image

Figure 3. Expression of inflammatory mediators was determined by real-time qPCR using both spinal cord and DRG at 2, 4, and 8 weeks after OA induction. Statistical significance is based on p < 0.05 compared with control (single asterisk) or p < 0.01 compared with control (double asterisk).

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Unlike miR-146a, which is abundantly expressed in various tissues and cell types, miR-183 exhibits a distinct neural tissue specific expression pattern with no or negligent expression levels in articular cartilage (data not shown). It has been reported that the miR-183 cluster family (miR-183, -96, and -182) plays a key role in chronic neuropathy and inflammatory pain by regulating pain-related ion channel genes (ie, Nav1.3 or Nav1.7), which are present at abnormally high levels in injured sensory neurons.[19, 31] Because miR-183 was significantly downregulated in DRG sensory neurons and in the spinal cord of animals with OA pain, we examined potential alterations of miR-183 cluster-regulated genes such as ion channels and pain-related neurotrophic factors that modulate function of ion channels.[32] At 4 weeks after MMT surgery, expression of ion channel proteins (eg, Nav1.3, Nav1.7, and TRPV1), as well as neurotrophic factors and peptide neurotransmitters (eg, brain-derived neurotrophic factor [BDNF], nerve growth factor [NGF], and neuropeptide Y [NPY]) are significantly increased in DRG sensory neurons and spinal cords; furthermore, these increased levels are maintained throughout the entire experimental period (8 weeks) (Fig. 4). We noted that upregulation of TRPV1 in both DRG sensory neurons and spinal cords of animals experiencing OA joint pain is quite remarkable as evidenced by a >100-fold induction at the chronic stage of OA pain (Fig. 4; p < 0.001; 8 weeks after OA induction).

image

Figure 4. Expression of pain-related factors determined by real-time qPCR using both spinal dorsal horn and DRG harvested 2, 4, and 8 weeks after surgical induction of OA. Statistical significance is based on p < 0.05 (single asterisk), p < 0.01 (double asterisk), or p < 0.001 (triple asterisk) compared with sham control group.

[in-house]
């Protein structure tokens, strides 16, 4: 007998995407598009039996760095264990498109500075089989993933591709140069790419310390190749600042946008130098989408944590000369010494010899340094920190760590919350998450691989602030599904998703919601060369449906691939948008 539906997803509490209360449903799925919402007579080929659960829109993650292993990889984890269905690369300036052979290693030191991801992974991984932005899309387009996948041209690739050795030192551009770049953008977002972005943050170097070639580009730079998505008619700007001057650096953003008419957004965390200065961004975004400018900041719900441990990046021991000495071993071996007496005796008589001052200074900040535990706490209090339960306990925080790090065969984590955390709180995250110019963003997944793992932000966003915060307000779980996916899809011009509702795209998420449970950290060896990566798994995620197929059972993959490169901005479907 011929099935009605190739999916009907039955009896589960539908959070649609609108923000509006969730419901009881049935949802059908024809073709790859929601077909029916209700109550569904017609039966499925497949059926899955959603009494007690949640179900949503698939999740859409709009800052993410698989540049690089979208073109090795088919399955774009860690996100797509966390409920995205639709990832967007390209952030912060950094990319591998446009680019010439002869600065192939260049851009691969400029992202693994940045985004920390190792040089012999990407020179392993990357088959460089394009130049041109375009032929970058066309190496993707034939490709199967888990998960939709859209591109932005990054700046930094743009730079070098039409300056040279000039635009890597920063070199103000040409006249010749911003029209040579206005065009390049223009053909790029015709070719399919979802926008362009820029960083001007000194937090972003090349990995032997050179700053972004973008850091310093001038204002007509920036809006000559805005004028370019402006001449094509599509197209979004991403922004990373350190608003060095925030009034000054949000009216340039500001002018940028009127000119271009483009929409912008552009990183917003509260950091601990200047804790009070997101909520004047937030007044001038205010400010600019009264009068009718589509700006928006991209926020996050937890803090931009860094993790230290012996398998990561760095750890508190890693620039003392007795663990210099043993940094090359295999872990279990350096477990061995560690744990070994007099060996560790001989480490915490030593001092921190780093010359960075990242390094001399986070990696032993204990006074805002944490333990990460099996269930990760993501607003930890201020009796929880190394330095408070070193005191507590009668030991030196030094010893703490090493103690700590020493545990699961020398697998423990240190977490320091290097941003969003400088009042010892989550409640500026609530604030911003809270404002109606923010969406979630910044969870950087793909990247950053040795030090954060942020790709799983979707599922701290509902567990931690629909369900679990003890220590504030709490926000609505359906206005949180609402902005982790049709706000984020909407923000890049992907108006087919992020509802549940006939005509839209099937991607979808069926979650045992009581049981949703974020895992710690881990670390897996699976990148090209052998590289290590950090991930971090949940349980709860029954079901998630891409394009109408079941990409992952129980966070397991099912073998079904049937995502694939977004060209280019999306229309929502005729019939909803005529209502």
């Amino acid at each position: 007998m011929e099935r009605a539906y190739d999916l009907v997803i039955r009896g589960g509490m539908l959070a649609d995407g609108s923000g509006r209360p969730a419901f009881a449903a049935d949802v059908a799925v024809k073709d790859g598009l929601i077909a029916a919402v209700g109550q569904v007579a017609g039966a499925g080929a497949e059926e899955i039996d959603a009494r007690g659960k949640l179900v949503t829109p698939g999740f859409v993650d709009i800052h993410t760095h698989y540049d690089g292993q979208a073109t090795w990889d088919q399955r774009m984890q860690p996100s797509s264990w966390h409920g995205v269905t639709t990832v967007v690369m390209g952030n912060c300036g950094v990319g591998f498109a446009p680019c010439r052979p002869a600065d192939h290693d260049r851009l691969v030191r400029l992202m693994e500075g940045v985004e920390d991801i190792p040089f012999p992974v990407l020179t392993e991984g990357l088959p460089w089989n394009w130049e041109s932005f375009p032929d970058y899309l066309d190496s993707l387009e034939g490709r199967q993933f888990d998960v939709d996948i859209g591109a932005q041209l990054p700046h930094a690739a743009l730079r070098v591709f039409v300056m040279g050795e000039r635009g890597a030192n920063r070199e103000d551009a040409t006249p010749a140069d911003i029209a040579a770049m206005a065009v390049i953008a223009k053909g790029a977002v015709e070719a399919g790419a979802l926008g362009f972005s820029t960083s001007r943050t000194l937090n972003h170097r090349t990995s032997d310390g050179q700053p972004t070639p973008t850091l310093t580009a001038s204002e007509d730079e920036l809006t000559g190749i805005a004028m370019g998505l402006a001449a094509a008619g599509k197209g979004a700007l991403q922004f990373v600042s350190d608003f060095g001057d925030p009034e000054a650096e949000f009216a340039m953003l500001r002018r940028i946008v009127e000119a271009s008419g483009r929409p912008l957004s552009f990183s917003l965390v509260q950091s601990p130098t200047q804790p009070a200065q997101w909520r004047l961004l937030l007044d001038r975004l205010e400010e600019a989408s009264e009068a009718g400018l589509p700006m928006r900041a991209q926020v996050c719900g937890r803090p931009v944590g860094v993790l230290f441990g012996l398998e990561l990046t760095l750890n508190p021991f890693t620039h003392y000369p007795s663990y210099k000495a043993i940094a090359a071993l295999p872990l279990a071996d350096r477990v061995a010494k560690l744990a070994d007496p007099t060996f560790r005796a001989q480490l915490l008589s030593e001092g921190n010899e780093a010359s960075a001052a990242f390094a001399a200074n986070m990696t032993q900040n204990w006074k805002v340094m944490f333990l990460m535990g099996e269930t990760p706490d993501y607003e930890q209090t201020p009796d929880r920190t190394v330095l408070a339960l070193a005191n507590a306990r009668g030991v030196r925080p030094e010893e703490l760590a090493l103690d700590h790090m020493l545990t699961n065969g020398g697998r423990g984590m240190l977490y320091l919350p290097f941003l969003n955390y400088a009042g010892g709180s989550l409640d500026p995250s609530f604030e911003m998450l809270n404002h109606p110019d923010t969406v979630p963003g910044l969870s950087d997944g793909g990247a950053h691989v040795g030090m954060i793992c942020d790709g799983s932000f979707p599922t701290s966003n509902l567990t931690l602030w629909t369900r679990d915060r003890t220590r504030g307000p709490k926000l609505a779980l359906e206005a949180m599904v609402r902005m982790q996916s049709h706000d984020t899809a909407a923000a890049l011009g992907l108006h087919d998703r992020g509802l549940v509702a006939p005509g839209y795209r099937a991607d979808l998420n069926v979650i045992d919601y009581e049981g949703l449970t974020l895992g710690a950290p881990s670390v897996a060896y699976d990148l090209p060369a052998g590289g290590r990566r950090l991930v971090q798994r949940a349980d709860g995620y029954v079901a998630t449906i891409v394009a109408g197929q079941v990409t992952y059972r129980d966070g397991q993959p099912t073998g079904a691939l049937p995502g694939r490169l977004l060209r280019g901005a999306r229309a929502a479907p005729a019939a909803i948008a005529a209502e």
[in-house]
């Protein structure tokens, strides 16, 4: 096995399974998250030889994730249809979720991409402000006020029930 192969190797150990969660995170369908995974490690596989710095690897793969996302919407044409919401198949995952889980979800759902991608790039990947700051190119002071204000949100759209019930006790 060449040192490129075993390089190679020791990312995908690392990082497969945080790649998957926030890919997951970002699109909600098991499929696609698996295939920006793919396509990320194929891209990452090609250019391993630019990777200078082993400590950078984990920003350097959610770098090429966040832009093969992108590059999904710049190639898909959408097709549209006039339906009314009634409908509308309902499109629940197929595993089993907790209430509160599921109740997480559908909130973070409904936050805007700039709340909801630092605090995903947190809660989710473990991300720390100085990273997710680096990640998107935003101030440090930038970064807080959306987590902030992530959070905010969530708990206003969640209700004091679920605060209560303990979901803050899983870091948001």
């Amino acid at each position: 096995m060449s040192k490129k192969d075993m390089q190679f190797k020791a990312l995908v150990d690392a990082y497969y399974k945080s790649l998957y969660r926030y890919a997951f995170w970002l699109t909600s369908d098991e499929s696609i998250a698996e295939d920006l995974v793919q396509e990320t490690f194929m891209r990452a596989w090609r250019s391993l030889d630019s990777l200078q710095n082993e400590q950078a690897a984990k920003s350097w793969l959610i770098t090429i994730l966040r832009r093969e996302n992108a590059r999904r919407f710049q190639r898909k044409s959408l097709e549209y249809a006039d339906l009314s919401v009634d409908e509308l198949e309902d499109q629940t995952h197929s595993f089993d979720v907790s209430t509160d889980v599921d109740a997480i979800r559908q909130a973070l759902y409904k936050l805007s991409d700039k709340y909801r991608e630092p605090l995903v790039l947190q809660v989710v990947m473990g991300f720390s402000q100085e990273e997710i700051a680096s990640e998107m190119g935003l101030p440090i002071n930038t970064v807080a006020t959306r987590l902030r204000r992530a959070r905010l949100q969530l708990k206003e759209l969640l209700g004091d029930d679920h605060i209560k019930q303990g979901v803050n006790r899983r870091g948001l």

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Gain- or loss-of-function analyses reveal that miR-146a and the miR-183 cluster regulate factors associated with inflammation and hyperalgesia in glial cells

We observed close correlation between decreases in miR-146a and the miR-183 cluster and increases in their respective targets including TLR/NF-κB pathway-dependent pro-inflammatory cytokines (targets of miR-146a) and pain-related ion channel genes (targets of miR-183 cluster) in the central compartments. Thus, we further determined the roles of these key miRNAs in glia by transfection of miRNA mimics or inhibitors in the presence and absence of LPS or IL-1β widely used glial activators.[33] Based on our in vivo animal studies (Figs. 3 and 4), we selected the most prominent factors that were markedly induced in the spinal cord and/or DRG sensory neurons in animals experiencing OA pain. These targets include TNFα, IL-6, IL-1β, TRAF6, NF-κB, TLR-2, TLR-4, NGF, NPY, and the ion channels (TRPV1, Nav1.3, Nav1.7, and Nav1.8). miR-146a mimics significantly suppressed LPS or IL-1β-induced TNFα, IL-6, IL-1β (data not shown), TRAF6, NF-κB, TLR-2, TLR-4, and NGF in both mRNA (Fig. 5A; p < 0.05 or p < 0.01) and/or protein levels in microglial cells (Fig. 5B, C; p < 0.01).

image

Figure 5. BV2 cells were transfected with miR-146a mimic or inhibitor followed by stimulation of cells with LPS (1 µg/mL) or IL-β (10 ng/mL) for 24 hours. Altered gene expression and/or protein levels were analyzed by qPCR (A), immunoblotting (B), or ELISA (C). Statistical significance at different levels of probability is indicated by asterisks (*p < 0.05; **p < 0.01).

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Although miR-146a gain-of-function significantly suppresses the TLR-/NF-κB-dependent pro-inflammatory cytokines expression, miR-146a had no effect on ion channel genes (Nav1.3, Nav1.7, and TRPV1) or the neurotransmitter, NPY, in microglia (data not shown). These ion channels and neurotransmitter genes are effectively regulated by exogenous supplementation of miR-183 cluster (ie, miR-183, -96, or -182) in which overexpression of the miR-183 cluster significantly mitigated LPS- or IL-1β stimulation of these targets (Fig. 6; p < 0.01). Inhibitors of either miR-146a or the miR-183 cluster showed no statistically significant changes in their targets.